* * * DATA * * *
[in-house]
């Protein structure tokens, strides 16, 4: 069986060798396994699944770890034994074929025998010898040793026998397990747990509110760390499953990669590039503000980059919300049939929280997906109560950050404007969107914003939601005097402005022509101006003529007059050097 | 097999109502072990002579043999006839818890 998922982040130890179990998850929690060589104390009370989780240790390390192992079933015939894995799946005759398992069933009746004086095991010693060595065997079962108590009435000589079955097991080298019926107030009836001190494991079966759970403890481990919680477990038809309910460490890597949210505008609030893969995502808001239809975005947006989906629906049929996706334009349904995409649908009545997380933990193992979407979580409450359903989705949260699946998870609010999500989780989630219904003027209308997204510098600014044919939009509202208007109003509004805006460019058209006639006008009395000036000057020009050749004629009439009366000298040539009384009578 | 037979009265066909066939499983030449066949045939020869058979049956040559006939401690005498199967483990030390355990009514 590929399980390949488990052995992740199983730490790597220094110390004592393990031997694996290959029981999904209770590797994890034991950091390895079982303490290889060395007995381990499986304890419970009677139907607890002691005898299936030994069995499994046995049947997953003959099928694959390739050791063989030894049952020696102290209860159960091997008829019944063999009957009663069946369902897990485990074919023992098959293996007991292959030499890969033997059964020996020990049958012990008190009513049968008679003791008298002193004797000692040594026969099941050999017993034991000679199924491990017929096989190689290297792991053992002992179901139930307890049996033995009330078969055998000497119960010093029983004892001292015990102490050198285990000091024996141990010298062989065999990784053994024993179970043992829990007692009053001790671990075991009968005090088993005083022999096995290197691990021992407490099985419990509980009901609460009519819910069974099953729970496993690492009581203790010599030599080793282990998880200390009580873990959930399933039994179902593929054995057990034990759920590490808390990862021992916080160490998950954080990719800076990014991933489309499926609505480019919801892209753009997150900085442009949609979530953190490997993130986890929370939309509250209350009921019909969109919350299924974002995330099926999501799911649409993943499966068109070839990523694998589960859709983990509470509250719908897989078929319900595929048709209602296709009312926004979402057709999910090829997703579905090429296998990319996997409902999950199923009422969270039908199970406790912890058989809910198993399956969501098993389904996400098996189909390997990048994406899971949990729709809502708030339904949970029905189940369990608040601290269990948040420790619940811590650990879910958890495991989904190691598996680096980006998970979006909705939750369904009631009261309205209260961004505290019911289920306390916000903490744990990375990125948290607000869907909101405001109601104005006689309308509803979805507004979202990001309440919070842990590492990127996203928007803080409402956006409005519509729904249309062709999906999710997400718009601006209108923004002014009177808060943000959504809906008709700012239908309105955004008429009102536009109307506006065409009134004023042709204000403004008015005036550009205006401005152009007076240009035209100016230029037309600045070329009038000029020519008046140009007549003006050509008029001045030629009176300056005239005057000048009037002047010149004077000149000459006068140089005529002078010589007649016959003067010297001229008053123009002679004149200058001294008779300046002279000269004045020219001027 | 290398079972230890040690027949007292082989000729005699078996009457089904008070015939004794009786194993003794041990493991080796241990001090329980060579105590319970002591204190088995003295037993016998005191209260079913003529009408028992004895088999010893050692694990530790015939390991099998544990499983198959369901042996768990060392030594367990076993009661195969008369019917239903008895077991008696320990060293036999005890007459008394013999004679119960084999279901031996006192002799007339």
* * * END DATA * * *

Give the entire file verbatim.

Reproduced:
[in-house]
């Protein structure tokens, strides 16, 4: 069986060798396994699944770890034994074929025998010898040793026998397990747990509110760390499953990669590039503000980059919300049939929280997906109560950050404007969107914003939601005097402005022509101006003529007059050097 | 097999109502072990002579043999006839818890 998922982040130890179990998850929690060589104390009370989780240790390390192992079933015939894995799946005759398992069933009746004086095991010693060595065997079962108590009435000589079955097991080298019926107030009836001190494991079966759970403890481990919680477990038809309910460490890597949210505008609030893969995502808001239809975005947006989906629906049929996706334009349904995409649908009545997380933990193992979407979580409450359903989705949260699946998870609010999500989780989630219904003027209308997204510098600014044919939009509202208007109003509004805006460019058209006639006008009395000036000057020009050749004629009439009366000298040539009384009578 | 037979009265066909066939499983030449066949045939020869058979049956040559006939401690005498199967483990030390355990009514 590929399980390949488990052995992740199983730490790597220094110390004592393990031997694996290959029981999904209770590797994890034991950091390895079982303490290889060395007995381990499986304890419970009677139907607890002691005898299936030994069995499994046995049947997953003959099928694959390739050791063989030894049952020696102290209860159960091997008829019944063999009957009663069946369902897990485990074919023992098959293996007991292959030499890969033997059964020996020990049958012990008190009513049968008679003791008298002193004797000692040594026969099941050999017993034991000679199924491990017929096989190689290297792991053992002992179901139930307890049996033995009330078969055998000497119960010093029983004892001292015990102490050198285990000091024996141990010298062989065999990784053994024993179970043992829990007692009053001790671990075991009968005090088993005083022999096995290197691990021992407490099985419990509980009901609460009519819910069974099953729970496993690492009581203790010599030599080793282990998880200390009580873990959930399933039994179902593929054995057990034990759920590490808390990862021992916080160490998950954080990719800076990014991933489309499926609505480019919801892209753009997150900085442009949609979530953190490997993130986890929370939309509250209350009921019909969109919350299924974002995330099926999501799911649409993943499966068109070839990523694998589960859709983990509470509250719908897989078929319900595929048709209602296709009312926004979402057709999910090829997703579905090429296998990319996997409902999950199923009422969270039908199970406790912890058989809910198993399956969501098993389904996400098996189909390997990048994406899971949990729709809502708030339904949970029905189940369990608040601290269990948040420790619940811590650990879910958890495991989904190691598996680096980006998970979006909705939750369904009631009261309205209260961004505290019911289920306390916000903490744990990375990125948290607000869907909101405001109601104005006689309308509803979805507004979202990001309440919070842990590492990127996203928007803080409402956006409005519509729904249309062709999906999710997400718009601006209108923004002014009177808060943000959504809906008709700012239908309105955004008429009102536009109307506006065409009134004023042709204000403004008015005036550009205006401005152009007076240009035209100016230029037309600045070329009038000029020519008046140009007549003006050509008029001045030629009176300056005239005057000048009037002047010149004077000149000459006068140089005529002078010589007649016959003067010297001229008053123009002679004149200058001294008779300046002279000269004045020219001027 | 290398079972230890040690027949007292082989000729005699078996009457089904008070015939004794009786194993003794041990493991080796241990001090329980060579105590319970002591204190088995003295037993016998005191209260079913003529009408028992004895088999010893050692694990530790015939390991099998544990499983198959369901042996768990060392030594367990076993009661195969008369019917239903008895077991008696320990060293036999005890007459008394013999004679119960084999279901031996006192002799007339």